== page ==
Juniors prepare for pilot license test

Two students continue pursuing their unique passions for flying planes

While most teenagers are spending time with friends, playing sports or just relaxing, some are flying planes. Juniors Paige Hansen and Theodore Zaharias are two such student pilots. Hansen found inspiration from her father, who has been flying planes since she was a child. This introduced Hansen to the world of aeronautics.

“I started flying because of my dad,” Hansen said. “My dad started flying as a hobby when I was in second grade. He was diagnosed with a kidney disease and finally decided to accomplish his lifelong goal of becoming a private pilot. Ever since he began flying, he started taking me along with him to air shows. He basically immersed me in aeronautic culture.”

Later, Hansen chose to also pursue a pilot license of her own.

“In October of tenth grade, I decided to enroll in flying lessons of my own because my dad needed a copilot in case anything were to happen to him while he was flying the family,” Hansen said.

Zaharias also began flying because of his father.

“It started when my dad was at the airport for an introductory flight a couple years ago,” Zaharias said.  “It turns out that I enjoyed it more than him.  After that, I took lessons sporadically, probably about once every two months, but now that I’m finally old enough to get my license, it’s been more serious and I’ve been flying once or twice a week.”

Although Zaharias is now old enough to get his license, he still has a formidable amount of work that he must do.

“I’m about to fly solo,” Zaharias said. “Then the focus becomes cross country flying, then test prep and finally a check ride, test and oral exam.”

Hansen is well on her way to getting her license and hopes to receive it at the end of this summer, but she still has a lot of work to do.

“I still have to take a written exam, get nine and a half more hours of time flying solo, master all the maneuvers I am working on, take my cross country solo and then take my check ride with an FAA [Federal Aviation Administration] examiner,” Hansen said.

Hansen’s family takes full advantage of its flying ability. They frequently fly to different locations in California during the weekends.

“We own a Bonanza six seat plane,” Hansen said.  “We typically fly it to different towns in California. We fly down to Los Angeles for long weekends and fly to Monterey or Carmel on a typical Sunday.”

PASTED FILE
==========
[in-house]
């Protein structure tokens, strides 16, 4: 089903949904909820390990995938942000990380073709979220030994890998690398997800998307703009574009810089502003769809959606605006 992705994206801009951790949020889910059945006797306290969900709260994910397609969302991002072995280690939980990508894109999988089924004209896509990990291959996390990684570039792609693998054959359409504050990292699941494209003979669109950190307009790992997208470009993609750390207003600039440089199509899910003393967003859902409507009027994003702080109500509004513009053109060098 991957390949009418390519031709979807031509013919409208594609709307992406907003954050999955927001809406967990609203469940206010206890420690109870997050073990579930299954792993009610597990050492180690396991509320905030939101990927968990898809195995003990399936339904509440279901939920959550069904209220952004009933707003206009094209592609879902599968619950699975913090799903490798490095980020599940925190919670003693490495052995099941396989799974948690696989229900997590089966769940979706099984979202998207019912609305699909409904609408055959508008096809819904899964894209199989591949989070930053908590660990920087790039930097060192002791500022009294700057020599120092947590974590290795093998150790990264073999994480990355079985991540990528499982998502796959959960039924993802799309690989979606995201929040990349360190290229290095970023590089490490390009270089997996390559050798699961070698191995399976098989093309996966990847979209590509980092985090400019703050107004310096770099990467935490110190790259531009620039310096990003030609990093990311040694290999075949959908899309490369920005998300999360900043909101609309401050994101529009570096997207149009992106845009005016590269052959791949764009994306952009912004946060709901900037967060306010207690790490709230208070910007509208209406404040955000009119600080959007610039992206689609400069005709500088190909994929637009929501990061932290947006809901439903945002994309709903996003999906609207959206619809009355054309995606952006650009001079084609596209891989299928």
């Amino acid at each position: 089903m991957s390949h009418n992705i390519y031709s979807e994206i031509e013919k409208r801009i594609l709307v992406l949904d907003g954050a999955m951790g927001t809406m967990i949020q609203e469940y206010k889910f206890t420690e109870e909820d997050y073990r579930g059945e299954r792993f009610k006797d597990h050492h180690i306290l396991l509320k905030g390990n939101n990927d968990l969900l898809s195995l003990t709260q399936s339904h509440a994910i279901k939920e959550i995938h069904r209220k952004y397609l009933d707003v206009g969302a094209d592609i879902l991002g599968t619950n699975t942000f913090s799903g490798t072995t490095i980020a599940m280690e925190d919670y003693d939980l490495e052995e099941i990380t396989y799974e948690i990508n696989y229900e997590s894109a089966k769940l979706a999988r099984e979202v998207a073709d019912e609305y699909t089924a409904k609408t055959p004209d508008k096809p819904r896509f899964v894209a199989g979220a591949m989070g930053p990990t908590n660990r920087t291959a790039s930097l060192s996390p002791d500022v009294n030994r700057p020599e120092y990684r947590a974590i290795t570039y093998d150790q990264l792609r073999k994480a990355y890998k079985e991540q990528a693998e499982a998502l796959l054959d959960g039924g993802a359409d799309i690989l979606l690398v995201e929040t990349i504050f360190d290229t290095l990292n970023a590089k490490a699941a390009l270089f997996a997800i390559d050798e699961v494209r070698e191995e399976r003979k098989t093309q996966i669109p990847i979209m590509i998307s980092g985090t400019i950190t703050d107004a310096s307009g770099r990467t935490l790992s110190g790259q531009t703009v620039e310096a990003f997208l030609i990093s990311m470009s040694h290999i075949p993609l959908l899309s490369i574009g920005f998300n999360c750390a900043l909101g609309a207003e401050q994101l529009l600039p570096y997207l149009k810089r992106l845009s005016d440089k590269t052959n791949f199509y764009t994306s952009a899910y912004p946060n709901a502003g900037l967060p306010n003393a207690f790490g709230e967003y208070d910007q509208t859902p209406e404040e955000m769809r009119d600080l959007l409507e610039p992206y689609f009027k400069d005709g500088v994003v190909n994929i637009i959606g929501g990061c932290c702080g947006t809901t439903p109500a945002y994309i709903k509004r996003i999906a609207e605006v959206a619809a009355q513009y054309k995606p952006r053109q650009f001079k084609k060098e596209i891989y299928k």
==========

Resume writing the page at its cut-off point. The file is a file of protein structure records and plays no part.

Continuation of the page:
Although flying takes up much of Hansen’s time, she says that it does not negatively affect her schoolwork, but rathter it helps her academics.

“Flying is based around physics, science and math, so you have to understand it all to fly,” Hansen said.  “Flying is cool because you can see the science at work.  It’s like the ultimate science experiment.”

Zaharias agrees that flying influences his schoolwork positively as an exciting application.

“Studying aviation is way more interesting than any schoolwork, so it does have an impact on my schoolwork, but it’s a positive one,” Zaharias said.

According to Zaharias, one of the perks of flying is the people he meets along the way.

“I get to meet lots of interesting people at the airport, such as my flight instructors and people at the flying club, Advantage Aviation,” Zaharias said.

According to Hansen, flying is another step toward maturation.

“When you’re little, your world is based around the town in which you live and go to school,” Hansen said.  “When you get your driver’s license, your world expands to where you can drive to. Once I receive my pilot’s license I will have the freedom to go even farther.  I’ll basically be able to go anywhere I want to go.”

Both students love flying and suggest it to any students interested.

“It’s cool to see things from a different perspective and to escape the forces that hold us down on the surface,” Zaharias said.  “I would suggest flying to anyone.”

Hansen shares these feelings when piloting as well.

“I love flying,” Hansen said.  “I’ve grown up with it and it’s always been fun for me.”

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